Saturday, May 21, 2011


Things got bad and things got worse
Half like blessing, half like curse
It's these blessings so hard to see sometimes
Gotta little clearer about dusk last night
Ain't nobody got a blessing like mine
Ain't nobody got a blessing like mine

It's a red sky night and I'm doing alright

It's a red sky night and I'm doing just fine
("Red at Night," Gaslight Anthem)

While many in this world spent the day huddled together awaiting the moment when their God would elevate and save them, and many more laughed at such fear and delusion, I spent the afternoon under a sunny sky and a canopy of thick new green, walking my good, red dog, watching him stop to sniff the dandelions or chase the bees across the grass. He did not care one way or the other if the world ended, only that he be allowed to revel in the moment when the clouds made shadows across the fields, the kind he could chase and pounce on, rolling in the grass beneath them as though trying to pull them around him. And in watching him, running alongside him and rolling with him, I found myself caught up in the moment as well, the possibility of calamity and my utter bewilderment at those who had faith in such a thing became forgotten things, less important than the sun igniting each and every hair of Duncan's head or the way his face turns upward at the song of the birds in the trees.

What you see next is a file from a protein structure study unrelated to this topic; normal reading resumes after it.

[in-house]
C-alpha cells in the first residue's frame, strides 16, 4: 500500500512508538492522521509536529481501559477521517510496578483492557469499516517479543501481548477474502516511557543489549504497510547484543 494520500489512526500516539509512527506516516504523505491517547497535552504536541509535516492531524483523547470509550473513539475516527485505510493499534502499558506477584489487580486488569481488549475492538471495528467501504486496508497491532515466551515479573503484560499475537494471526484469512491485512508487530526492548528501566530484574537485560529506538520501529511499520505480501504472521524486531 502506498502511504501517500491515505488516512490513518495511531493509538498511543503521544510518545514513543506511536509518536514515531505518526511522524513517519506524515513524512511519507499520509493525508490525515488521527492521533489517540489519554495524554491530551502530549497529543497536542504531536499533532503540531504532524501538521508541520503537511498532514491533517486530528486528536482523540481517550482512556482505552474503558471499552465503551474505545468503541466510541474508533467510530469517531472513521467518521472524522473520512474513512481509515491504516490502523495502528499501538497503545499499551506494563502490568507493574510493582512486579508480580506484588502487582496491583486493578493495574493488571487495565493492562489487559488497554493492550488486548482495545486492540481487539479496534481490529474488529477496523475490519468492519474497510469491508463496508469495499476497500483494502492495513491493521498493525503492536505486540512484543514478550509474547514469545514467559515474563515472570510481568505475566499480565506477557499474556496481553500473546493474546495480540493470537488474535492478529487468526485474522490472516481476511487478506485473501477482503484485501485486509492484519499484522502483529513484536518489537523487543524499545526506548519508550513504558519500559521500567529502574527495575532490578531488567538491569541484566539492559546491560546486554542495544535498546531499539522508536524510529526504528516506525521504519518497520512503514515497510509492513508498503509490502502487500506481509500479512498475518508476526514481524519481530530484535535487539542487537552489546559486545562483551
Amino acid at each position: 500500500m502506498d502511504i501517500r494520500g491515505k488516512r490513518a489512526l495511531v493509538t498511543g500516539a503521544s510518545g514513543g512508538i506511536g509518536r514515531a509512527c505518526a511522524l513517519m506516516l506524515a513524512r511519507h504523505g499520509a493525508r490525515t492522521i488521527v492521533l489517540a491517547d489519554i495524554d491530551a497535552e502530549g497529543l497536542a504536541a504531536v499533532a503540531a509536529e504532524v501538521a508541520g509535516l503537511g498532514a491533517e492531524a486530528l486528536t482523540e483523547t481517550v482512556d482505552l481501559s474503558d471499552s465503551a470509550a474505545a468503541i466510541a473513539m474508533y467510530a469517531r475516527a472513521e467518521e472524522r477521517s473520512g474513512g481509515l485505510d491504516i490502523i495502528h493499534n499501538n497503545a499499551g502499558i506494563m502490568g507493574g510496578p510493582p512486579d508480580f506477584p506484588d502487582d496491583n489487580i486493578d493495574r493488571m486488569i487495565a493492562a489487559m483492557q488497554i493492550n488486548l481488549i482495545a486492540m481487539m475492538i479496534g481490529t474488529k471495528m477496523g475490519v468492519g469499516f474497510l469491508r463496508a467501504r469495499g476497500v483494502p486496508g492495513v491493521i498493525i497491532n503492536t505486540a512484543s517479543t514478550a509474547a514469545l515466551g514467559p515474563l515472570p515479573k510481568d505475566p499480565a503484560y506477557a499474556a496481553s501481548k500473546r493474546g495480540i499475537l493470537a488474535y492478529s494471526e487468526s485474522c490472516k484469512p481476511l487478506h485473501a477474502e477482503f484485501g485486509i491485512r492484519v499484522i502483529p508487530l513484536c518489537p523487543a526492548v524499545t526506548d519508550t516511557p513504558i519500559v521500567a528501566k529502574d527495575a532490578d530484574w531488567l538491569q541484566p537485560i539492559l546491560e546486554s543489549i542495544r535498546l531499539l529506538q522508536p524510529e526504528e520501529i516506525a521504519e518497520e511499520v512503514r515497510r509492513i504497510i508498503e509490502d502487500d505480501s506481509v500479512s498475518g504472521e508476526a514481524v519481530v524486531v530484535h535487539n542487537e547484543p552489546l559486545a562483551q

Rapture came this evening as the clock struck six laying next to my dog in the tall grass on a hillside, the kind sun on our closed eyes, the wind playing harp in the branches and leaves overhead. That is all the salvation I need. 

 Thank God for a good dog.